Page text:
Translation:Shulchan Aruch/Choshen Mishpat/158
Paragraph 1- If two parties were partners in a garden and come to divide, we require they create a fence between them, even in a standard case where there is no known custom. In the case of a standard valley, however, we would not require a fence, unless there was a known custom to build a fence.
Paragraph 2- If one sells a garden to another without specification, and the garden was mixed together with other gardens, there are those who say that we force the buyer to build a wall between them, even in a place where the custom is not to build a fence around gardens. There are those who disagree and hold that we always follow the custom just as we would in the case of two partners. This seems to me to be the primary view.
Paragraph 3- The size of the fence for a garden or valley is 10 tefachim. There are those who say it is four amos.
Paragraph 4- If one partner wanted to create a fence for a valley, he will build on his own property and he will build a lip of approximately an amah of cement on the outside- the same rules would apply if they used one of the signs mentioned earlier in 157:7- in order to show that the wall belongs to him. Thus, if the wall fell, the area and the stones would belong to him. If they both agreed to build the wall, they build it in middle and make a lip on each side. Thus, if the wall were to fall, the area and stones would belong to both of them.
Paragraph 5- If both parties made the wall but neither made a sign, there are those who say that even if the wall fell into one of the properties, the wall is assumed to belong to both. There are others who say that if it falls into one of their properties, it would belong to such party.
Paragraph 6- If someone owned ruins between ruins of another, and such other party went ahead and built on the first, second and third sides, resulting in his ruins being surrounded on three sides, we would not require the surrounding party to pay any expenses because the other party did not benefit him at all. His ruins are still open to the public domain as it was before. Therefore, if he created a fourth wall so that his ruins are now surrounded by a fence, we put the entire wall on him and he must pay half the expenses that were spent on all four walls up until four amos. If the party fenced in two sides, and the surrounded party put a fence on the third side but the fourth side is still open, it seems to me that he would not be required to pay anything until one of them fences in the fourth side. This applies so long as the area of the wall belonged to both parties. If the wall that was built belonged solely to the builder and was on his portion, we would only require the other party to pay a small amount as the judges see fit because such party is unable to use the walls. Similarly, if the surrounded party himself builds the fourth wall, he has revealed to us his desires, and he must pay half the expenses of the other three walls so long as the wall belonged to both of them. This is all in a case where he made a fence between himself and the other party. If he made a fence between himself and the outside, but the area to the other party is still open and it is in a place where the custom is to build a fence, however, the surrounded party does not have to pay anything, even where the party built around all four sides. If the surrounded party built one of the sides, however, he has revealed to us his desires and would be required to pay based on the amount his garden creates a larger circumference to build around.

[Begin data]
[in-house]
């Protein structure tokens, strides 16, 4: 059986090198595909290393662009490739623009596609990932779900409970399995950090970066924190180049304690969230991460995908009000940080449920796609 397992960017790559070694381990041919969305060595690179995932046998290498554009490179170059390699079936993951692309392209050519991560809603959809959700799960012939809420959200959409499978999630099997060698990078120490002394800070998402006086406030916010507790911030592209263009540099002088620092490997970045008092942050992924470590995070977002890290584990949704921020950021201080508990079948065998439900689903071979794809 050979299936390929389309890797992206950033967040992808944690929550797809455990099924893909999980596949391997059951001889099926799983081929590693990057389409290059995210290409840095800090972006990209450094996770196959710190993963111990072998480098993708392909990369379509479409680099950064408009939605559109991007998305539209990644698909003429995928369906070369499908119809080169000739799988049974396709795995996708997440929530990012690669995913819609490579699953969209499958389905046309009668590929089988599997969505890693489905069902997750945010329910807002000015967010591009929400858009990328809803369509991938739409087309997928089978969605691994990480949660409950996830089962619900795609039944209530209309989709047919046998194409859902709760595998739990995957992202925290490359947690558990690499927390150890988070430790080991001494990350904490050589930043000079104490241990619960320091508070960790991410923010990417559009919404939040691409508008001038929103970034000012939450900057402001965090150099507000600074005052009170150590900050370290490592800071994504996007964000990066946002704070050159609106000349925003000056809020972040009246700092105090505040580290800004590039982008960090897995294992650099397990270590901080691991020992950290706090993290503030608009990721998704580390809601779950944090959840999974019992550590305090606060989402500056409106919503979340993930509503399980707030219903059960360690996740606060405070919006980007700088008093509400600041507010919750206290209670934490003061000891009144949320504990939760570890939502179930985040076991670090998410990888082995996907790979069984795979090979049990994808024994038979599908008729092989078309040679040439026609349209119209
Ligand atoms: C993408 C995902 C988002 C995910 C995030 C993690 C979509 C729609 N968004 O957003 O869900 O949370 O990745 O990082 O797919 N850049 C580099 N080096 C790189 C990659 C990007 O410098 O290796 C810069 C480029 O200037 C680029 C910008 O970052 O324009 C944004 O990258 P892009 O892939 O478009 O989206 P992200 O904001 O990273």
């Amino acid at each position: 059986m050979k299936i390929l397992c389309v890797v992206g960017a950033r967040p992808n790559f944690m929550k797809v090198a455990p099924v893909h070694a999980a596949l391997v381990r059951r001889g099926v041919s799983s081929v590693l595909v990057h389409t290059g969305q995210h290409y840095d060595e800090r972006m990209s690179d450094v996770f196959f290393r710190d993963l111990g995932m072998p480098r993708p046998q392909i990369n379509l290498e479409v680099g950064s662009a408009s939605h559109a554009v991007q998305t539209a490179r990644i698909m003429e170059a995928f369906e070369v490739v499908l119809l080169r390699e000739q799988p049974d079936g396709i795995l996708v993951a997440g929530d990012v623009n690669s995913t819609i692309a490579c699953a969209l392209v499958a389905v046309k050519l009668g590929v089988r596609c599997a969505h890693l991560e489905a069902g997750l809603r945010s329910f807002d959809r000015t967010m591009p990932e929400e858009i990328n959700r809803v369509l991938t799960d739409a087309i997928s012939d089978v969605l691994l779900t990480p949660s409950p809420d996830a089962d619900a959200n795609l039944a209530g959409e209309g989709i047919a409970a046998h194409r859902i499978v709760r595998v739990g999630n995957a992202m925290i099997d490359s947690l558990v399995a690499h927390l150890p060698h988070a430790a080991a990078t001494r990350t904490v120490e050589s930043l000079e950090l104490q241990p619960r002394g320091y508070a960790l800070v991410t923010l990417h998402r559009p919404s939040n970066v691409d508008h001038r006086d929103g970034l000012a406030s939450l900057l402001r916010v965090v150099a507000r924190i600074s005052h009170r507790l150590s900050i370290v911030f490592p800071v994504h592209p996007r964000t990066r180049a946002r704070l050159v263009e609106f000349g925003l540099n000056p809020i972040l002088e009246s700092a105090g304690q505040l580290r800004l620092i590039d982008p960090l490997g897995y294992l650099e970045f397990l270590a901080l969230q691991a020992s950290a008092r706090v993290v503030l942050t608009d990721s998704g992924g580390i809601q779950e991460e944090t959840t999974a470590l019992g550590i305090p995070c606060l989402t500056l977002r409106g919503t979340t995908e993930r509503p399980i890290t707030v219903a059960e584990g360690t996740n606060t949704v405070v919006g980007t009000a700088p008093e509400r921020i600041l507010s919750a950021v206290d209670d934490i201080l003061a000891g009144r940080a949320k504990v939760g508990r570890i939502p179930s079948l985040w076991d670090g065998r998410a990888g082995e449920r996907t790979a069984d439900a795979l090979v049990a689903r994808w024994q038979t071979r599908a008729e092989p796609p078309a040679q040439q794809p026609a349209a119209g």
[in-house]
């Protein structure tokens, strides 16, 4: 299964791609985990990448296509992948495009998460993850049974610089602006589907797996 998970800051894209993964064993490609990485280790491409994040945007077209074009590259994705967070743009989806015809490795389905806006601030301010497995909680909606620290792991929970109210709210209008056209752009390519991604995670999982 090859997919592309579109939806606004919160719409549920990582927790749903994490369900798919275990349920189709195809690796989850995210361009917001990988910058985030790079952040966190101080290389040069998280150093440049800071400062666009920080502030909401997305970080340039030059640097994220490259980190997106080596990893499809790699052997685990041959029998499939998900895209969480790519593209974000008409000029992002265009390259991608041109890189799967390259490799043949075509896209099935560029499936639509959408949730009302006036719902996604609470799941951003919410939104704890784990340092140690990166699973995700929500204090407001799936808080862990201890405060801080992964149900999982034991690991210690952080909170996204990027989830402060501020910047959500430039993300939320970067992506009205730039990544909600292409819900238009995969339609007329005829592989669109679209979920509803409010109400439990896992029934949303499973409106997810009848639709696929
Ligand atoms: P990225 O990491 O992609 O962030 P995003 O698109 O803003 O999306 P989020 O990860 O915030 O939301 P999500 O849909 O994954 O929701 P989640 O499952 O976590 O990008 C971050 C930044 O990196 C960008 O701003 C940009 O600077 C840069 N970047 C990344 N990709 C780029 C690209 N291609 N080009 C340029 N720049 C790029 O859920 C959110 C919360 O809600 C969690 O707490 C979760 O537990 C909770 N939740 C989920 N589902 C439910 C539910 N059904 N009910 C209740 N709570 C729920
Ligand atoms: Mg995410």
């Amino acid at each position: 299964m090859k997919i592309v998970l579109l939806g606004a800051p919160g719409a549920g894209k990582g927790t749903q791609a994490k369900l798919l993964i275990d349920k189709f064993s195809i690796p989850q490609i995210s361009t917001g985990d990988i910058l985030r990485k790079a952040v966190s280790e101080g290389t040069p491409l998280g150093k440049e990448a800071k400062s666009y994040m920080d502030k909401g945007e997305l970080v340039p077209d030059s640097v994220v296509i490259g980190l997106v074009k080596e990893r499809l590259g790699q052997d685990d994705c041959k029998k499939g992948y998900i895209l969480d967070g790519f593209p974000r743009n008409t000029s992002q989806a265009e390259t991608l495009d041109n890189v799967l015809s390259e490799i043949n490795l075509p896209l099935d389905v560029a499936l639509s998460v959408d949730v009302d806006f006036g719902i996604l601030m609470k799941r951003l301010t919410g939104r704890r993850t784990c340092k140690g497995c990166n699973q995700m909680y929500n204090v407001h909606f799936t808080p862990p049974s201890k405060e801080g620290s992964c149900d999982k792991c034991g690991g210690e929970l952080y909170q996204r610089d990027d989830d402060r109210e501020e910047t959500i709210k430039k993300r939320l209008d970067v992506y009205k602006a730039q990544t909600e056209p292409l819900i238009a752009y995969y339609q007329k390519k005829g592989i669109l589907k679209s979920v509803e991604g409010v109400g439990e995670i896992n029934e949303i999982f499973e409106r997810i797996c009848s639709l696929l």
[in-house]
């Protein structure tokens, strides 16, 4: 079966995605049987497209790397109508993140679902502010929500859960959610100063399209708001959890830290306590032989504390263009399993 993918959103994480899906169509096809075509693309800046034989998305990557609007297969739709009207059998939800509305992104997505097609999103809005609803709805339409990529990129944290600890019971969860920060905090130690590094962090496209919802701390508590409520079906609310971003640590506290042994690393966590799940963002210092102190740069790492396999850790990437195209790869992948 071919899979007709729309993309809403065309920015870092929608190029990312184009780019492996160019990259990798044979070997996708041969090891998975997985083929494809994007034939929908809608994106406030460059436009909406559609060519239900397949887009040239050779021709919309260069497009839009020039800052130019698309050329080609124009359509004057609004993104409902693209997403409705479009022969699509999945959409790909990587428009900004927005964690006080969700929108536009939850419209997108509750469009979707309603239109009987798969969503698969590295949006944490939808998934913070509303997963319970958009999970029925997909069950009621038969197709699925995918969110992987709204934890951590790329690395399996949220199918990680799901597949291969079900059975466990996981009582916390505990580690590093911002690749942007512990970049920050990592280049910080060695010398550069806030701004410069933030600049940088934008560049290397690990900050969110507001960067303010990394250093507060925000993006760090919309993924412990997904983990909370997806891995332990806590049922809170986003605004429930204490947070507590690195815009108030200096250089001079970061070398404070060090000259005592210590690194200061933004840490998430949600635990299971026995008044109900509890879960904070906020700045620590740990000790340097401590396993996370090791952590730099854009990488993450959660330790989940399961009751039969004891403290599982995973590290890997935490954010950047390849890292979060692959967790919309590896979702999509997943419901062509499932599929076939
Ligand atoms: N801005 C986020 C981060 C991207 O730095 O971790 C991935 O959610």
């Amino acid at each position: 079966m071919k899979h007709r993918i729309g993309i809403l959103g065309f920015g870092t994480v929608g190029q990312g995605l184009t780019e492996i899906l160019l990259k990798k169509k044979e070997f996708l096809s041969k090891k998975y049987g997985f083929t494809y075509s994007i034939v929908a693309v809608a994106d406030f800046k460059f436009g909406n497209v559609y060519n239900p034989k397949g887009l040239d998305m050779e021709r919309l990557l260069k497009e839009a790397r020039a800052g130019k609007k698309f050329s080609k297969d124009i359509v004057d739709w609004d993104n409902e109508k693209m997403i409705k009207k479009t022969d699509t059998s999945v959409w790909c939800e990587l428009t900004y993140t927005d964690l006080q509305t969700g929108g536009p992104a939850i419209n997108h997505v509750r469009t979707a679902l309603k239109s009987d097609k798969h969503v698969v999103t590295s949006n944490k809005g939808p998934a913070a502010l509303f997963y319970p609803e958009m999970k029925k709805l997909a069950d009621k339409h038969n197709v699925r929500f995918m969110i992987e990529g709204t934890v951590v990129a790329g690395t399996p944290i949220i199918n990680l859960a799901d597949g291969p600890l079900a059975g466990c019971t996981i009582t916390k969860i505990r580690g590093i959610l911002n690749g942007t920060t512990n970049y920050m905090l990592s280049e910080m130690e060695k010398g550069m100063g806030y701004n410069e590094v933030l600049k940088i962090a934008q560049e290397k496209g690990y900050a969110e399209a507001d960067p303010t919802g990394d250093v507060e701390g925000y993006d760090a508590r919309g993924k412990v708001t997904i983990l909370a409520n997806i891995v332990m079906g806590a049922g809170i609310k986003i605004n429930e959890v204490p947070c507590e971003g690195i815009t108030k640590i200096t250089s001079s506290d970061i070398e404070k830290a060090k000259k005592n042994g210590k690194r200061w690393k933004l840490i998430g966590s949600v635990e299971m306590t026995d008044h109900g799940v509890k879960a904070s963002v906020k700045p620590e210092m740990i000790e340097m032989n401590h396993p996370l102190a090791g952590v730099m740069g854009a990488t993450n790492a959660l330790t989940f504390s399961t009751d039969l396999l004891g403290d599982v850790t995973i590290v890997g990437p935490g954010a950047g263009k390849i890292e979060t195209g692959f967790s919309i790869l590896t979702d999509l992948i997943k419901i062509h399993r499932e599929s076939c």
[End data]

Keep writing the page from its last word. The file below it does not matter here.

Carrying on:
Paragraph 7- This that we require the surrounded party to pay for the all the walls is only where the fourth fence was a bona-fide construction, regardless of whether the surrounding party or surrounded party built it. If the fourth fence was built with reeds, however, the surrounded party would only be required to pay for the cost of the reeds.
Paragraph 8- If the surrounding party is unable to demonstrate how much he spent, he would take a biblical-like oath and collect because he spent the money with permission. If he says to appraise the cost at the lowest appraisal and he will collect without an oath, we would listen to him. With respect to the surrounded party claiming he paid, he is not believed to say he paid until he brings proof.
Paragraph 9- If the surrounded party originally said he is not giving anything because he is comfortable with a security system of a zuz, which is a thorn fence, he would only have to pay the one zuz for security, even if he only said it after the third side was fenced in because he said it before the fourth side was fenced in.